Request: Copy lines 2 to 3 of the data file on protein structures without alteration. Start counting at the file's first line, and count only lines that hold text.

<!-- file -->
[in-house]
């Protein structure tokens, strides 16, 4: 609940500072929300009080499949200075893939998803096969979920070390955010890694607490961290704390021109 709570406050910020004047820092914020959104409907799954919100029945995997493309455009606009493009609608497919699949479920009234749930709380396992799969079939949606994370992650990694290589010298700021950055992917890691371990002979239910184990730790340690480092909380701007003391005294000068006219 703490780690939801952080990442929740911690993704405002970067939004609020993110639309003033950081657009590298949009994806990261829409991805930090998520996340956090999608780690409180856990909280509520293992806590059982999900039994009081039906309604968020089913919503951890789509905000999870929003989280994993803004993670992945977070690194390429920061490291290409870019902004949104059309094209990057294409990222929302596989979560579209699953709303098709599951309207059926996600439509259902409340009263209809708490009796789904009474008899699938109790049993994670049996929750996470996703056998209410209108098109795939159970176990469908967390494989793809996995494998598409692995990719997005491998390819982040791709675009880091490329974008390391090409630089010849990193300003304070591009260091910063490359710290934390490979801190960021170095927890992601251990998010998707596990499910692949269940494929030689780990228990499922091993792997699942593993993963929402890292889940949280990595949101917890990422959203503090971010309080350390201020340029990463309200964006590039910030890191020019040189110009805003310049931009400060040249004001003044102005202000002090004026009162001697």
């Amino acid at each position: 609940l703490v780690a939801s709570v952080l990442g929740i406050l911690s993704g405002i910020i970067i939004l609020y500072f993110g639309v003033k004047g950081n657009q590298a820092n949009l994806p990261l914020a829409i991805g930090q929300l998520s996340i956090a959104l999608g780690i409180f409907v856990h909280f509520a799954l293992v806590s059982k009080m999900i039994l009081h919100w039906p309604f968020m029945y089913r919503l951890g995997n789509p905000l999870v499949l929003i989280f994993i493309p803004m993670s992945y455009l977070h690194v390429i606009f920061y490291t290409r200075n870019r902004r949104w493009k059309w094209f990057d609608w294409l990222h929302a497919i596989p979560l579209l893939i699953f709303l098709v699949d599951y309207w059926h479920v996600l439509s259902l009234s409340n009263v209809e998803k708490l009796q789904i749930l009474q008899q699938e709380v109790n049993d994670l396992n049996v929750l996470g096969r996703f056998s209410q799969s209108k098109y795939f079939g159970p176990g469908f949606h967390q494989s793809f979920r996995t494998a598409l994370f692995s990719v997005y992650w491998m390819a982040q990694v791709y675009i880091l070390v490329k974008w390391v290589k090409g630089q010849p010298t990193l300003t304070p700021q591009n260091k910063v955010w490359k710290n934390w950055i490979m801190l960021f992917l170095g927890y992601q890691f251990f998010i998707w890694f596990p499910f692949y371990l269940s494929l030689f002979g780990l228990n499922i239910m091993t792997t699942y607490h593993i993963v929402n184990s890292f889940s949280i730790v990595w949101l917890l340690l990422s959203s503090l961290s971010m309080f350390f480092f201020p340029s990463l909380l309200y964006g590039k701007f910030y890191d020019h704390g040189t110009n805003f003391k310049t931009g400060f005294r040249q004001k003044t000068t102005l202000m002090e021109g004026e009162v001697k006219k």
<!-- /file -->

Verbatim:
């Protein structure tokens, strides 16, 4: 609940500072929300009080499949200075893939998803096969979920070390955010890694607490961290704390021109 709570406050910020004047820092914020959104409907799954919100029945995997493309455009606009493009609608497919699949479920009234749930709380396992799969079939949606994370992650990694290589010298700021950055992917890691371990002979239910184990730790340690480092909380701007003391005294000068006219 703490780690939801952080990442929740911690993704405002970067939004609020993110639309003033950081657009590298949009994806990261829409991805930090998520996340956090999608780690409180856990909280509520293992806590059982999900039994009081039906309604968020089913919503951890789509905000999870929003989280994993803004993670992945977070690194390429920061490291290409870019902004949104059309094209990057294409990222929302596989979560579209699953709303098709599951309207059926996600439509259902409340009263209809708490009796789904009474008899699938109790049993994670049996929750996470996703056998209410209108098109795939159970176990469908967390494989793809996995494998598409692995990719997005491998390819982040791709675009880091490329974008390391090409630089010849990193300003304070591009260091910063490359710290934390490979801190960021170095927890992601251990998010998707596990499910692949269940494929030689780990228990499922091993792997699942593993993963929402890292889940949280990595949101917890990422959203503090971010309080350390201020340029990463309200964006590039910030890191020019040189110009805003310049931009400060040249004001003044102005202000002090004026009162001697």
């Amino acid at each position: 609940l703490v780690a939801s709570v952080l990442g929740i406050l911690s993704g405002i910020i970067i939004l609020y500072f993110g639309v003033k004047g950081n657009q590298a820092n949009l994806p990261l914020a829409i991805g930090q929300l998520s996340i956090a959104l999608g780690i409180f409907v856990h909280f509520a799954l293992v806590s059982k009080m999900i039994l009081h919100w039906p309604f968020m029945y089913r919503l951890g995997n789509p905000l999870v499949l929003i989280f994993i493309p803004m993670s992945y455009l977070h690194v390429i606009f920061y490291t290409r200075n870019r902004r949104w493009k059309w094209f990057d609608w294409l990222h929302a497919i596989p979560l579209l893939i699953f709303l098709v699949d599951y309207w059926h479920v996600l439509s259902l009234s409340n009263v209809e998803k708490l009796q789904i749930l009474q008899q699938e709380v109790n049993d994670l396992n049996v929750l996470g096969r996703f056998s209410q799969s209108k098109y795939f079939g159970p176990g469908f949606h967390q494989s793809f979920r996995t494998a598409l994370f692995s990719v997005y992650w491998m390819a982040q990694v791709y675009i880091l070390v490329k974008w390391v290589k090409g630089q010849p010298t990193l300003t304070p700021q591009n260091k910063v955010w490359k710290n934390w950055i490979m801190l960021f992917l170095g927890y992601q890691f251990f998010i998707w890694f596990p499910f692949y371990l269940s494929l030689f002979g780990l228990n499922i239910m091993t792997t699942y607490h593993i993963v929402n184990s890292f889940s949280i730790v990595w949101l917890l340690l990422s959203s503090l961290s971010m309080f350390f480092f201020p340029s990463l909380l309200y964006g590039k701007f910030y890191d020019h704390g040189t110009n805003f003391k310049t931009g400060f005294r040249q004001k003044t000068t102005l202000m002090e021109g004026e009162v001697k006219k």